Wednesday, July 2, 2008
An after-thought of one's inquisitive mind...
As time goes by and the years keep adding on and on to the conscious mind and the overall process of "growing up", I become all the more aware of two factors that are pretty much accepted as common knowledge in the masses: a) the magic of perfect timing, and most importantly, b) the past must be appreciated and can be admired but the present is the key to a bright future, hence, no looking back.
On my way home from the studio earlier this evening, I strolled down the West Side and popped over to my haven, my ultimate addiction - a huge bookstore on Broadway. Although I had initially planned to make the stop as brief as possible, I ended up spending a good hour and a half browsing through all sorts of books, both nonsensical (90%) and really fascinating ones.
One particular biography caught my eye most immediately, called "Callas Kissed Me... Lenny, Too!: A Critic's Memoir" by John Gruen. Some of you may already be aware of my undying passion and deep admiration for Maria Callas, and the colorful world of opera, so I didn't even hesitate opening the brand new hardcover, as I shyly sat down on the edge of a cold step of the staircase away from the crowd.
I found myself feeling completely and utterly nostalgic about the fascinating era that I hadn't even been close to experience due to a much younger age compared to that of the author. Yet I felt so reluctant to close the book and reemerge from that beautiful storytelling by a man who had lived through that period and experienced what we now call the golden era of performing arts.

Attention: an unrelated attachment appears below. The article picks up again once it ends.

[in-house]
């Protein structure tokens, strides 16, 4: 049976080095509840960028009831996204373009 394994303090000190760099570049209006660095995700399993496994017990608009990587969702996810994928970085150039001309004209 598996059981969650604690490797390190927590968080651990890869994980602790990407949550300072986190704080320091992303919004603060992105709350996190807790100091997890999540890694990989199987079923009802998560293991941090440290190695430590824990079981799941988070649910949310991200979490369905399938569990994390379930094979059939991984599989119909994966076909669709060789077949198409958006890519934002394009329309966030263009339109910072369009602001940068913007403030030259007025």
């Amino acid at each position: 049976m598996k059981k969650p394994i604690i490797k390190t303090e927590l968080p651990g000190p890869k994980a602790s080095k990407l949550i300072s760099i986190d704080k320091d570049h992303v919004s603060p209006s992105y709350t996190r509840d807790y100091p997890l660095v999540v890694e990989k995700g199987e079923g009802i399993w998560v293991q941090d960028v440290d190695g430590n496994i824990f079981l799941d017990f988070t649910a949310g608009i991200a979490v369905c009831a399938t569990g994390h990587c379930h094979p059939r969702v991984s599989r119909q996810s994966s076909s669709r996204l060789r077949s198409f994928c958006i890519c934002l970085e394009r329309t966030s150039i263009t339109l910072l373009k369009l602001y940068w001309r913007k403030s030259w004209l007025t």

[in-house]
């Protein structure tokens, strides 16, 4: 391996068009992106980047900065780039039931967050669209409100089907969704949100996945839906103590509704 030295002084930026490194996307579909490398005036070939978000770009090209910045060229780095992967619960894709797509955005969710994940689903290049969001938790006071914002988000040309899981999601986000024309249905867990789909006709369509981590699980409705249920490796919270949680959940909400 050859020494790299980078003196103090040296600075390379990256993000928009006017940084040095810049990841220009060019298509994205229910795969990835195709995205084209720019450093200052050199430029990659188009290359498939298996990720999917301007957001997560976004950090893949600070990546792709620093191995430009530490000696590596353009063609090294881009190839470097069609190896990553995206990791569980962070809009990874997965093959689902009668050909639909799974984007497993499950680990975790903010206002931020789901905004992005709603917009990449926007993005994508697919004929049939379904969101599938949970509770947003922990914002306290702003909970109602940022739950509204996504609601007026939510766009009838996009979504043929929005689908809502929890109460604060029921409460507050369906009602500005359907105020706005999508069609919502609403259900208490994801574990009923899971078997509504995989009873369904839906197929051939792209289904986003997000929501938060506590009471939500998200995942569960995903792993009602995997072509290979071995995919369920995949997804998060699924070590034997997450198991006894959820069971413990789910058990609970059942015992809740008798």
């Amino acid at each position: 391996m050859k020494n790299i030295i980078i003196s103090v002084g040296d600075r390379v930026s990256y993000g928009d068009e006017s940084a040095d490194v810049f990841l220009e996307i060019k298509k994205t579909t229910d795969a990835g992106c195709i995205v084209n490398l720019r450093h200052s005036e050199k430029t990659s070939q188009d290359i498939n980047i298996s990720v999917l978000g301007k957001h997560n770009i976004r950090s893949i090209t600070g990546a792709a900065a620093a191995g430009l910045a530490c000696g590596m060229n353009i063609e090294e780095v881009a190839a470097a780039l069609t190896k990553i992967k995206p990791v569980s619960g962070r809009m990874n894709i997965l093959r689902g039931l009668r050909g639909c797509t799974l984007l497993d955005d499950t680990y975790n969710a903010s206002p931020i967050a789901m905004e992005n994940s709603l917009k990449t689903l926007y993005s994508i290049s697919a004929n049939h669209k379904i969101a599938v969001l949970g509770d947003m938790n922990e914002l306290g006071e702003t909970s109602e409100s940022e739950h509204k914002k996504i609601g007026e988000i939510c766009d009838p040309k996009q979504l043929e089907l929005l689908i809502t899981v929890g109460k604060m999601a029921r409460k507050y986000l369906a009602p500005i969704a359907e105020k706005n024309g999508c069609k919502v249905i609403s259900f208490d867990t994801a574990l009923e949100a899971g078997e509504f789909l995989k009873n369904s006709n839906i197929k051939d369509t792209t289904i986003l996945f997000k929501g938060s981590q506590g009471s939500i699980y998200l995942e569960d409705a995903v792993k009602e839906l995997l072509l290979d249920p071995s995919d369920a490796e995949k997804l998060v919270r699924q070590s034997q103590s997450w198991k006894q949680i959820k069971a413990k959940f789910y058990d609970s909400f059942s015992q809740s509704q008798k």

As I left the bookstore and headed towards midtown, a sudden burst of nostalgia for a "je ne sais quoi" that I had never experienced first-hand and had only heard of and read about in books and documentaries, flew right through me and made me feel almost melancholic in a way. It's hard to explain how or why, maybe I just think too much, but just then I wondered if being born in a vastly different time and having missed that "other" era had left me and my generation of young people at an overall "loss".
Obviously this can't be true altogether, as after all, the technological and other sorts of advancements that we are not only witnessing right now but are also a vital part of in this day and age, are really staggering.
But the thoughts about the times I had only had the privilege of reading about lingered in my mind for quite a bit as I kept on walking towards home. And on my way, I suddenly decided to grab a quick dinner for one at a sushi bar in Columbus Circle.
As I sat by the bar, waiting for my order and reading a beautiful book by one of the Bronte sisters, "Wuthering Heights", I noticed a gentleman who had taken a seat right to my left.